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ness in the state. What constitutes "doing business in the state” furnishes material for a long discussion (chap. XXI) from which one turns with a feeling of helpless despair over the fine-spun distinctions of the courts. Otherwise the francise-tax law is rather a model of simplicity, the tax being based primarily on the entire net income as shown in item 27, schedule A, of the federal return. There is provision for the further return of any increases or reductions of this item made by the federal tax authorities. This relieves the state of much of the burden of auditing corporate returns, and should save the tax-payer considerable trouble and annoyance.

Accountants will particularly commend the appendices giving graphic illustrations of filling returns and making up statements reconciling state with federal computations.


Edwin Harvey, Jr., and Lewis C. Fuller announce that owing to the death of John R. Sparrow, the firm name of Sparrow, Harvey & Co. has been changed to Harvey, Fuller & Co. The offices of the firm remain at 38 Park Row, New York.

Riedell & Sulzer announce the removal of their office to 1819 Broadway, New York, and the opening of a branch office in the Tradesmen's National Bank building, Oklahoma City, Oklahoma.

Archie F. Reeve, Joel E. Sammet and Leonard Bickwit announce the formation of a partnership under the firm name of Reeve, Sammet & Bickwit, with offices at 5 Beekman street, New York,

Courter & Rhyne and William A. Shenton announce the consolidation of their practices under the firm name of Courter, Rhyne & Shenton, with offices at 34 Pine street, New York.

Edmonds & Bouton, Inc., announce the removal of their New York offices to 17-27 Cedar street, and the opening of an office at 1645 La Brea avenue, Los Angeles, California.

George K. Hyslop and Dougall McCallum announce the formation of a partnership under the firm name of Hyslop & McCallum with offices at 42 Broadway, New York.

The Bankers Audit Co., of Spokane, and G. M. Gaylord & Co., of Tacoma, announce the consolidation of their practices under the name of Gaylord Bros., Inc.

The American Audit Co. announces that Charles W. Perry has been appointed resident manager of its branch office in Bellevue Court building, Philadelphia.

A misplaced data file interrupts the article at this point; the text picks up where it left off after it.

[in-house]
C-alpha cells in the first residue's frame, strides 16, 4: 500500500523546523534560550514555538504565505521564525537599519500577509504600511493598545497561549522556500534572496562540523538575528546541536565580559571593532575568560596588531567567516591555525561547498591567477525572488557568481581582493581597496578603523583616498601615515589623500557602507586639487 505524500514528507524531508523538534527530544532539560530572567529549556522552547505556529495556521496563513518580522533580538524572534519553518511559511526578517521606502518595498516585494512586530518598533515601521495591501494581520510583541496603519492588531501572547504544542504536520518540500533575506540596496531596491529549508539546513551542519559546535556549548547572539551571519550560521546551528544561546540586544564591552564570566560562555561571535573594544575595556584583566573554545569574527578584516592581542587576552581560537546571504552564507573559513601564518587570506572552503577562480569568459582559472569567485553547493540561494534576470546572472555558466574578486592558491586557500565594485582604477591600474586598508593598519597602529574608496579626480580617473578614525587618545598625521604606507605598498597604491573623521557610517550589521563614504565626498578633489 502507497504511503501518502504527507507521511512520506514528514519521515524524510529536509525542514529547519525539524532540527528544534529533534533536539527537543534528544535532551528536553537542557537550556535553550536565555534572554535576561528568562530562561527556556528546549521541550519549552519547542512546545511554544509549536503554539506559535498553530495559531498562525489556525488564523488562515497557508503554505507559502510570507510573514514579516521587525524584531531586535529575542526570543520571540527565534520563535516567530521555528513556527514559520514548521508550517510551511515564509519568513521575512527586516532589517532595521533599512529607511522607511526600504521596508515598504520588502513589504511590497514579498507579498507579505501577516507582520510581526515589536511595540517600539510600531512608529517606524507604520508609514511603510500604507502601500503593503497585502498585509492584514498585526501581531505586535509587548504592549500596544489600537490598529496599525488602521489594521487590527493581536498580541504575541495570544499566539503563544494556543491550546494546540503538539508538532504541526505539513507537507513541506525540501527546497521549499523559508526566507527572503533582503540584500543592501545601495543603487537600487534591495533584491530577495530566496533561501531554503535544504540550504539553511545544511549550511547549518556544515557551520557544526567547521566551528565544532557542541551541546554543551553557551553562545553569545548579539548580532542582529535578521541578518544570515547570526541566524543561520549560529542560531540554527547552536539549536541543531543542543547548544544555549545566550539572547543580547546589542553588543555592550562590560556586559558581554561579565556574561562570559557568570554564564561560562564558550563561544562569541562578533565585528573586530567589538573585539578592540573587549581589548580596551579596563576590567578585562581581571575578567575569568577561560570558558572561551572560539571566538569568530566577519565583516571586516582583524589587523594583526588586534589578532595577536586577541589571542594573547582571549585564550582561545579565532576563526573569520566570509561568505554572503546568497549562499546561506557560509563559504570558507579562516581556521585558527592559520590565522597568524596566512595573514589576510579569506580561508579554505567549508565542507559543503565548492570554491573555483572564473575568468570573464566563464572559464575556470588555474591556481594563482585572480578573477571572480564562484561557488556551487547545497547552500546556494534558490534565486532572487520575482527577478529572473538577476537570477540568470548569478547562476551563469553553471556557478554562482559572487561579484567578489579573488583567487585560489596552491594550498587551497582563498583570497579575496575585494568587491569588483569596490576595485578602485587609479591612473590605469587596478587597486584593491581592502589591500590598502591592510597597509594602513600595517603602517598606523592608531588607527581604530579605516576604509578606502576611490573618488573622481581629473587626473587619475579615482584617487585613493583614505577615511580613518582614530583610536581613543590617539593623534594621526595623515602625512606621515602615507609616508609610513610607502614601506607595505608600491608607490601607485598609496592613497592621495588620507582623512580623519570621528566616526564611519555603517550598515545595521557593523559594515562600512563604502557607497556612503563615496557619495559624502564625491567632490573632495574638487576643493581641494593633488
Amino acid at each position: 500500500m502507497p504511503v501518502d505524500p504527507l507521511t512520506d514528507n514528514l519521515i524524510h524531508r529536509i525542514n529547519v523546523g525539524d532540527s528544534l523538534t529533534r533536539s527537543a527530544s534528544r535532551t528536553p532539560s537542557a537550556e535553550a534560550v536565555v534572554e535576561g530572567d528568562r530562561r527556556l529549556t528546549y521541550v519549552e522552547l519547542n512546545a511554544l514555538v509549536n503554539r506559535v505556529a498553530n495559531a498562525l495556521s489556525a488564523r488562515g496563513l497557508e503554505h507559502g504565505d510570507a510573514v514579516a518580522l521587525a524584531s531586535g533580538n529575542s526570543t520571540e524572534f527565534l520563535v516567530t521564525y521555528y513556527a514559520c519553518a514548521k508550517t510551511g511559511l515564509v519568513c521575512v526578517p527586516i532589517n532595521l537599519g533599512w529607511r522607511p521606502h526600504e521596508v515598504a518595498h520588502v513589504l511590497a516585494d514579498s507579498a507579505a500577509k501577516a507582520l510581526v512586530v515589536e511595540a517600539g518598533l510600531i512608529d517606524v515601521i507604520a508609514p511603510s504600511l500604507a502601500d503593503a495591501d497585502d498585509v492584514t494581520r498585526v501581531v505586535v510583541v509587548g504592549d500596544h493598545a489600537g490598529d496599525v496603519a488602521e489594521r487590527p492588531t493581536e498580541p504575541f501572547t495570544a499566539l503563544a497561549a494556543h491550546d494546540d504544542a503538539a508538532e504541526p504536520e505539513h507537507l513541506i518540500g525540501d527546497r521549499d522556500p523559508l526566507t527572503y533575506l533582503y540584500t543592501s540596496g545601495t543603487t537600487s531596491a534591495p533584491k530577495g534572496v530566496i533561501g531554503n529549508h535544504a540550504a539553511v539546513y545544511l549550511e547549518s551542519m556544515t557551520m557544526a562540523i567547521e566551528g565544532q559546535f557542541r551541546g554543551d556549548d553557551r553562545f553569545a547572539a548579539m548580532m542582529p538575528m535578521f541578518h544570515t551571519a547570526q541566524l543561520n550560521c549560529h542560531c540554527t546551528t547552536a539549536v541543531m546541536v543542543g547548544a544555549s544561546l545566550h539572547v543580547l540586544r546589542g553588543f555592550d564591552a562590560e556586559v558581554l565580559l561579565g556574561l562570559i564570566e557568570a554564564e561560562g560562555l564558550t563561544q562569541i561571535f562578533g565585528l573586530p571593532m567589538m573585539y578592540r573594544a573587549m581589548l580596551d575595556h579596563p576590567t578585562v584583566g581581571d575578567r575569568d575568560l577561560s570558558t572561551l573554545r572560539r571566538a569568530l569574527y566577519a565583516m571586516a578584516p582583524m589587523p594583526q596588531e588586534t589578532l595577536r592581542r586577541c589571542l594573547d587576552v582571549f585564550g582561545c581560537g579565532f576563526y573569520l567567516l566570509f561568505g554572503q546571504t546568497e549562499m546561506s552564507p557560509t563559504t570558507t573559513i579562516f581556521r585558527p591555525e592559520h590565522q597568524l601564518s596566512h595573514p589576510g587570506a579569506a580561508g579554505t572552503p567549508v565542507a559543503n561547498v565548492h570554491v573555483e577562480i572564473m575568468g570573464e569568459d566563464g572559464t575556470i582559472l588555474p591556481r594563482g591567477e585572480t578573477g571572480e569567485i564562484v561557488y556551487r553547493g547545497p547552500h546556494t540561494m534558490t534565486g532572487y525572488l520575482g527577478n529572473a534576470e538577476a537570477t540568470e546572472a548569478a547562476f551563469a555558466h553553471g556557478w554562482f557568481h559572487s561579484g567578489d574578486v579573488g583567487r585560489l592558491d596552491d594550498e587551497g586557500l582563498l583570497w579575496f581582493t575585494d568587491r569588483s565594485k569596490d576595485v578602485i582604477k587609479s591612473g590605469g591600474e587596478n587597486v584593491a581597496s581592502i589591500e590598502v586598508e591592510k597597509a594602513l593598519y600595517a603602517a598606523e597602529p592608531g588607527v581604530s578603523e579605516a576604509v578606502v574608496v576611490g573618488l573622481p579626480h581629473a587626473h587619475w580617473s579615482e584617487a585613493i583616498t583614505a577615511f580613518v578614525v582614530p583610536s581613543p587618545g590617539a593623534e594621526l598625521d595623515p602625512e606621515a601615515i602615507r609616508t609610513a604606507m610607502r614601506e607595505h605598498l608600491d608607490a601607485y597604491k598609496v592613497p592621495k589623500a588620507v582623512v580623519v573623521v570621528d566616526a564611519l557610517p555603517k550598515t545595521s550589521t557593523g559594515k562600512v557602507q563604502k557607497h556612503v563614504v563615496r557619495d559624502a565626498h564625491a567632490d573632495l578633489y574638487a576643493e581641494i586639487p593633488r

Beesley-Reeves & Co. announce the removal of their offices to 317 McIntyre building, Salt Lake City, Utah.

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Depreciation and the Dollar
Editor, The Journal of Accountancy:

Sir: I am very much interested in the article by J. Hugh Jackson, appearing in the February issue of the JOURNAL. It presents in convincing style the principal arguments which I have so often more vaguely urged to our clients on the question of cost as a basis for computing depreciation during the period of high price levels through which we have just been passing.

But notwithstanding that for practical purposes the writer agrees with Mr. Jackson on the question of cost as a basis for depreciation charges, yet it has been my opinion that there has been a condition involved in this question which is not receiving due consideration by those who are discussing and writing on this phase of the topic of depreciation.

It may be said, without particular reference to the recent high price levels, that there are two general causes, either or both of which may be responsible for an increase in cost of replacing depreciable property over its original cost; and these causes differ fundamentally as to their bearing on depreciation charges. When depreciable assets are carried on the books at cost the ledger account is, in a sense, an equation which may be interpreted to read:

Cost value of asset = blank dollars. We are accustomed to consider the dollar as a standard unit-of-value measure and to assign to it the same meaning whenever and wherever it may appear. In other words, we adopt it as a fixed yardstick by which we measure all other property values. But is this concept of the dollar safe when considering cost values for depreciation purposes and such cost values are to be used throughout a period of years during which price levels are changing? The real value of the dollar is its purchasing power, which changes as prices rise and fall; and our equation above therefore contains a variable for its right-hand term and is therefore without meaning until the term "dollars” is explained and defined. If we substitute for the above equation one which reads,

Steam shovel (cost value) $50,000.00 no one, however familiar with prices of steam shovels he may be, will understand from this equation alone the grade or kind of steam shovel purchased. He will require additional information as to the date of the purchase, i.e., the kind of dollars invested in the shovel.

If in normal times when price levels are approximately stationary, the United States government were to revise its monetary system and apply different names to our coins and currency and should apply the name dollar in the revised system to the measure of value previously indicated by our half-dollar, any one would at once recognize that if we expected to retain the old name (dollars) we would have to increase the number of dollars shown in our former accounts by 100%. But when a similar condition is brought about through the stealthy process of gradual price

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increases so that the name dollar which formerly represented the purchase price of 100% of a commodity now represents the purchase price of only 50% of the same commodity, we become confused as to how to interpret the situation and how to reflect it in our accounts.

Let the following two equations be assumed: (1) Plant-original cost value = forty thousand 1915 dollars. (2) Plant-expected replacement cost value = fifty thousand 1925 dollars. The increased cost of replacement over original cost value may be due to

(1) Change in relative intrinsic value of plant as compared with other property values (left-hand term of the equation);